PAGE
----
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A breakthrough in Diagnostics


A monoclonal antibody can be used to detect pregnancy only 14 days after conception. Other monoclonal antibodies allow rapid diagnosis of hepatitis, influenza, herpes, streptococcal, and Chlamydia infections. infections.
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Helps in Critical Diagnostic decisions




They can be used to detect for the presence and quantity of this substance, for instance in a Western blot test (to detect a substance in a solution) or an immunofluorescence test.

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Monoclonal's helps In Immunodiagnostic tests




Monoclonal antibodies can also be used to purify a substance with techniques called immunoprecipita tion and affinity chromatography.

Limitations with Mouse Monoclonals




Problem in medical applications is that the standard procedure of producing monoclonal antibodies yields mouse antibodies, and these are rejected by the human immune system

Finding solutions for Human use




In one approach, one takes the DNA that encodes the binding portion of monoclonal mouse antibodies and merges it with human antibody producing DNA, in order to make bacteria produce antibodies that are half mouse and half human.
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Conjugated monoclonal antibody therapy:




Toxins or radioactive isotopes are bound to the constant region of the MAbs. When the MAb binds to the surface cells of a tumor the toxin or radioactivity will kill the cancer cells and all cells within a certain radius (a killing zone). In this way cancer cells within the tumor will be killed

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Knowledge on Monoclonal s advances




Mice have been genetically engineered to produce antibodies that have human constant regions (this is the part of the antibody that the human immune system recognizes as being foreign (mouse)). By using these hybrid (or chimeric monoclonal antibodies with human constant regions, the immune system only "sees" a human protein and does not react against them. So, they can be injected many times to kill all of the cells in a tumor.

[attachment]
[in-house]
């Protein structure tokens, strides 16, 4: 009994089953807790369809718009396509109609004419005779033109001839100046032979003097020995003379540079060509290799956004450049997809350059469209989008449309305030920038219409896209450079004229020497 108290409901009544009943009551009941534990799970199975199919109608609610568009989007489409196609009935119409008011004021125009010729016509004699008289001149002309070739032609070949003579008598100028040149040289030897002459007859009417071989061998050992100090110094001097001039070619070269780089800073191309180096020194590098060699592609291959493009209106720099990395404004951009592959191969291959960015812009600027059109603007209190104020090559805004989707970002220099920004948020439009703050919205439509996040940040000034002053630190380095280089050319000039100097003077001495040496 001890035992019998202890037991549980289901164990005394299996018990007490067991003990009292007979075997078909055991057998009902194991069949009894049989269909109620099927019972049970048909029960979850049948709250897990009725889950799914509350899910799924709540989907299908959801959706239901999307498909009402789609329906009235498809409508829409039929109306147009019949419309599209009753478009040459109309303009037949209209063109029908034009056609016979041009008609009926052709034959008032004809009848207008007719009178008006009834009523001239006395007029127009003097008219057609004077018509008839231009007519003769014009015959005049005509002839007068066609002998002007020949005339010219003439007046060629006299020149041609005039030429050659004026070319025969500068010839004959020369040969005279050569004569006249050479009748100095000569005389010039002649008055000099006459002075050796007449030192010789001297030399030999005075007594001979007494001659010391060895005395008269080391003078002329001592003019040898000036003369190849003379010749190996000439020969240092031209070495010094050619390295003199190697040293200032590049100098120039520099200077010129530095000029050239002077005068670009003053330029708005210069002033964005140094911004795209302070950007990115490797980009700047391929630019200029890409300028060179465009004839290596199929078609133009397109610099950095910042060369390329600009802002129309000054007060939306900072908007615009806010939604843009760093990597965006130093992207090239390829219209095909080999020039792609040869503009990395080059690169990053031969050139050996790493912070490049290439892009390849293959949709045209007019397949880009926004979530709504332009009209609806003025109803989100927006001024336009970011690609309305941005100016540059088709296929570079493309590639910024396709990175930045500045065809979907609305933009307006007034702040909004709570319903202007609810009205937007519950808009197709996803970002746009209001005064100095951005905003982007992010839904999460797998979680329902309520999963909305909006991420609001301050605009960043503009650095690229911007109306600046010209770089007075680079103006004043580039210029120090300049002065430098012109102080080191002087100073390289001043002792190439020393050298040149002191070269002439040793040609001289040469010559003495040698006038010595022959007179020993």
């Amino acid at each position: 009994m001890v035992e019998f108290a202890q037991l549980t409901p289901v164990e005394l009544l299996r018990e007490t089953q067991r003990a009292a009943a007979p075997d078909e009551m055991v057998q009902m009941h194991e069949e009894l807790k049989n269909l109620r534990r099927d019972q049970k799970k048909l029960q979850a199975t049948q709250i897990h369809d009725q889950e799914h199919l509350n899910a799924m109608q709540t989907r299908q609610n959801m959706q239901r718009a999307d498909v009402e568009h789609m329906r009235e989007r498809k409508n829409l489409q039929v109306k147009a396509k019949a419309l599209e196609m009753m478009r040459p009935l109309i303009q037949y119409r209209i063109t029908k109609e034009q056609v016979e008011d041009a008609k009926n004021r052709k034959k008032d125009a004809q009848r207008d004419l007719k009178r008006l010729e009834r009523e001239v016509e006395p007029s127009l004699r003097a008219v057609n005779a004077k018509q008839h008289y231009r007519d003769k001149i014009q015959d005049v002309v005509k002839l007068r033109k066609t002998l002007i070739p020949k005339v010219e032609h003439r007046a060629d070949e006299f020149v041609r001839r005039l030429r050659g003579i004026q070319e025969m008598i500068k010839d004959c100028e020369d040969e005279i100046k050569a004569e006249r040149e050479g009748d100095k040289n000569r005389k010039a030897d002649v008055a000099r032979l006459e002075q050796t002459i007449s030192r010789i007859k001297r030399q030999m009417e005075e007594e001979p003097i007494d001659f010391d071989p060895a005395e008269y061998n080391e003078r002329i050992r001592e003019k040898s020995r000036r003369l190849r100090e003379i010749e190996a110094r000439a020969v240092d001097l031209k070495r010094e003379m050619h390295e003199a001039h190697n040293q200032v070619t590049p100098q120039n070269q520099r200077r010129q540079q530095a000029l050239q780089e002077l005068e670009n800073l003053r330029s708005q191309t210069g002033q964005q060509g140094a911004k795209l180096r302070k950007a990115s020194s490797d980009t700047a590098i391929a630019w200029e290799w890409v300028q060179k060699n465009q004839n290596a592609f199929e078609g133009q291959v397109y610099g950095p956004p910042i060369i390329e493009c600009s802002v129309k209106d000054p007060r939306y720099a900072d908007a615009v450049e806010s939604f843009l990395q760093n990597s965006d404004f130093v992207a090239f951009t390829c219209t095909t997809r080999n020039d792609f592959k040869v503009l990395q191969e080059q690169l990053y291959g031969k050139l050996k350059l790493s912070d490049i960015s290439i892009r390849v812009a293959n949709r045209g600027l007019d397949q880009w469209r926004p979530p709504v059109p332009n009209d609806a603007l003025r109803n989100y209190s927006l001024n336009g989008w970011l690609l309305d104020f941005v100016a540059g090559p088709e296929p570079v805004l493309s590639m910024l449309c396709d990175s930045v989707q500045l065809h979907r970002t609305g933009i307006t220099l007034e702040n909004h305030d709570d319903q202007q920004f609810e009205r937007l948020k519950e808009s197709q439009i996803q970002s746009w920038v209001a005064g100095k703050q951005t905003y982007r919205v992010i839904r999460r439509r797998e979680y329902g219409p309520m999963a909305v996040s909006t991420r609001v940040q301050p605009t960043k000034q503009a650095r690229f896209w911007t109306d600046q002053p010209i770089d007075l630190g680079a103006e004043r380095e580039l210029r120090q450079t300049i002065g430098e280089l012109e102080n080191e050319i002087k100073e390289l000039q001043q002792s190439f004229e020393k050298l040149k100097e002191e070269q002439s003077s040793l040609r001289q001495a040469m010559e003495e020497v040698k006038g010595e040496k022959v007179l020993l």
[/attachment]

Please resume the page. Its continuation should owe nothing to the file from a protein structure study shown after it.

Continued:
Monoclonal antibodies for cancer treatment




Possible treatment for cancer involves monoclonal antibodies that bind only to cancer cells specific antigen and induce immunological response on the target cancer cell (naked antibodies). mAb can be modificated for delivery of [toxin], radioisotope, cytokine.

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FDA approves


The example described in class is Herceptin. Herceptin. These monoclonal antibodies can be used against certain forms of breast cancer and have passed clinical trials and been approved for use by the FDA. FDA.

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FDA approves and Trails on




The first FDA-approved FDAtherapeutic monoclonal antibody was a murine IgG2a CD3 specific transplant rejection drug, OKT3 (also called muromonab), in 1986. This drug found use in solid organ transplant recipients who became steroid resistant. Hundreds of therapies are undergoing clinical trials. Most are trials. concerned with immunological and

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Dr.T.V.Rao MD Email doctortvrao@gmail.com